The Season of Marriage For God's Chosen Women
I am not anti-marriage, but most of us
use it in the wrong way.
We go into it at the wrong time and for the wrong reasons, stay in it for the wrong reasons, give up on it too soon. The real test of love isn’t committing to marry but committing to love—to be there, to endure. Real love wants nothing less than the fulfillment of a loved one’s potential. Real love doesn’t confuse Joan of Arc with Wilma Flintstone. Fellas, love her, certainly. But let her follow her dreams.
those flickering seconds of awareness, when you realize this is
not going anywhere. When everything in your body—I mean, your
teeth know—the jigsaw isn’t fitting together and this…whatever
this is…will ultimately be a waste of time.
Most men I’ve ever met in my life have been incredibly opaque
and unfathomably selfish where their romantic relationships are
concerned. Great men, learned men, wise men. Men with advanced
degrees they wear on their sleeve because they’re so needy for
external validation. 90% of them are simply idiots. They see
her—some fine sister with spark and ambition. She's got some game, projects—pots on the stove. And it’s electric. They’re vibing
off one another and they’re sharing—she’s got these dreams and
he’s got these plans. And, just as often as not, the brother
goes about the task of systematically crushing her dreams and
robbing her of her goals. And, just as often as not, she allows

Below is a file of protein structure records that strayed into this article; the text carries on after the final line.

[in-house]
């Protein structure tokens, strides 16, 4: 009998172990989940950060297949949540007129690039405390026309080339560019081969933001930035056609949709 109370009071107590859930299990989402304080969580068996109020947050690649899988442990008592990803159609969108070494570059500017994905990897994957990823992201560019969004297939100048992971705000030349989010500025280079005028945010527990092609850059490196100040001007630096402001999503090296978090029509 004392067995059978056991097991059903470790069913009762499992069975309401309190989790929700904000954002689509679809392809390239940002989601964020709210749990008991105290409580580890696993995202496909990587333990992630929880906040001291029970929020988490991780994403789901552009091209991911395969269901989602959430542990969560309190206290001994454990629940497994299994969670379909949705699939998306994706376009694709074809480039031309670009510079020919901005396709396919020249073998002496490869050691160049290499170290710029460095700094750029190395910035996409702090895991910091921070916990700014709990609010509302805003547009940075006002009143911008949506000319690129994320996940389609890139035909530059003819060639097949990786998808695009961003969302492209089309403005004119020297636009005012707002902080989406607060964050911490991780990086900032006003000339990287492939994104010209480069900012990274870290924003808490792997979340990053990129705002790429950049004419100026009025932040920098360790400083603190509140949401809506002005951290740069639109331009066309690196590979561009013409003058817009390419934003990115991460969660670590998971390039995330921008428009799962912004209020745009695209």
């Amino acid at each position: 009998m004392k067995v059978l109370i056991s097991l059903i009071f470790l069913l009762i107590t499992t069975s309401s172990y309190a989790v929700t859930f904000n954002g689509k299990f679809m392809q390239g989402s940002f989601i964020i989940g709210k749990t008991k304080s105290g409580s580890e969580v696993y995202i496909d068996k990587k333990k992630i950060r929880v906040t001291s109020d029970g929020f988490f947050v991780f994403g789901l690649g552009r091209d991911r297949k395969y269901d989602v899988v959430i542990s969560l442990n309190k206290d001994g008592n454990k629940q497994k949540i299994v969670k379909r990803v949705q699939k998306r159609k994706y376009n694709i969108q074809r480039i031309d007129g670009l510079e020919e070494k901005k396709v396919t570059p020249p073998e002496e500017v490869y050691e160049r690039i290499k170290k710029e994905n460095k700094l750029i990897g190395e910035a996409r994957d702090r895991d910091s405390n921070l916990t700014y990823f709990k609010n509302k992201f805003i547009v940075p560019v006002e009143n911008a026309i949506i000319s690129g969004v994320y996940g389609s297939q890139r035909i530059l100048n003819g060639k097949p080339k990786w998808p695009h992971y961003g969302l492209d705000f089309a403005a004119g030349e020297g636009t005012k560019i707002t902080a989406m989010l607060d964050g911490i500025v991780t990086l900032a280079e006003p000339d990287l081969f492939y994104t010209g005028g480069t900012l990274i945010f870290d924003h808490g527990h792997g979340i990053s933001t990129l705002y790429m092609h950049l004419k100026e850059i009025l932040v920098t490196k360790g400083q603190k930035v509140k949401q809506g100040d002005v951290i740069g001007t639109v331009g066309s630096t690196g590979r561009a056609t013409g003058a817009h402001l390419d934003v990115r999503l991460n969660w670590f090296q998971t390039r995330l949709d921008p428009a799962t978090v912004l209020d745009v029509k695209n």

that to happen. He loves her, there’s no doubt. He holds onto
her like she’s a teddy bear. Like she’s a security blanket. Like
she’s a wallet. Or a toothbrush. A cuff link or an accessory. A
favorite key chain.
The main problem is not that he doesn’t see her but that he doesn’t recognize who she is. He thinks she's Wilma Flintstone. She’s not Wilma Flintstone. She’s Joan of Arc. But she’s willing to behave like Wilma, stumbling around in his shadow, in exchange for security and love and hugs. She will forego leading armies and inspiring millions to waste her time rinsing out his jockey shorts and changing diapers. This just amazes me, how willing Joan is to not be who God created her to be. To not have the courage of her own convictions. Time and time again I’ve seen Joan become Wilma. And, you know what? It never works. None of it. She pumps out a baby, things get tense, money gets tight, she loses her figure, he loses sexual interest in her, and the relationship goes stale, ultimately settling into this zombie-like state where I see him and I see her but I no longer see them. She blames him, he blames her, they’re both idiots. Because neither followed God. Neither had the courage or the discipline to pursue their actual destiny. Instead they bought a house. Now they’re spending all their time and all their energy keeping some fussy child entertained as the insurgent undertow of stress drags them progressively farther apart. And she looks in the mirror and she’s forty and past her bloom and she wonders where her life went. What happened?
Don’t be deceived: the enemy can take something good, something pure, something perfect and wonderful, and use it as a weapon to keep you from seeing what’s behind Door Number Two. It feels so wonderful, it must be from God!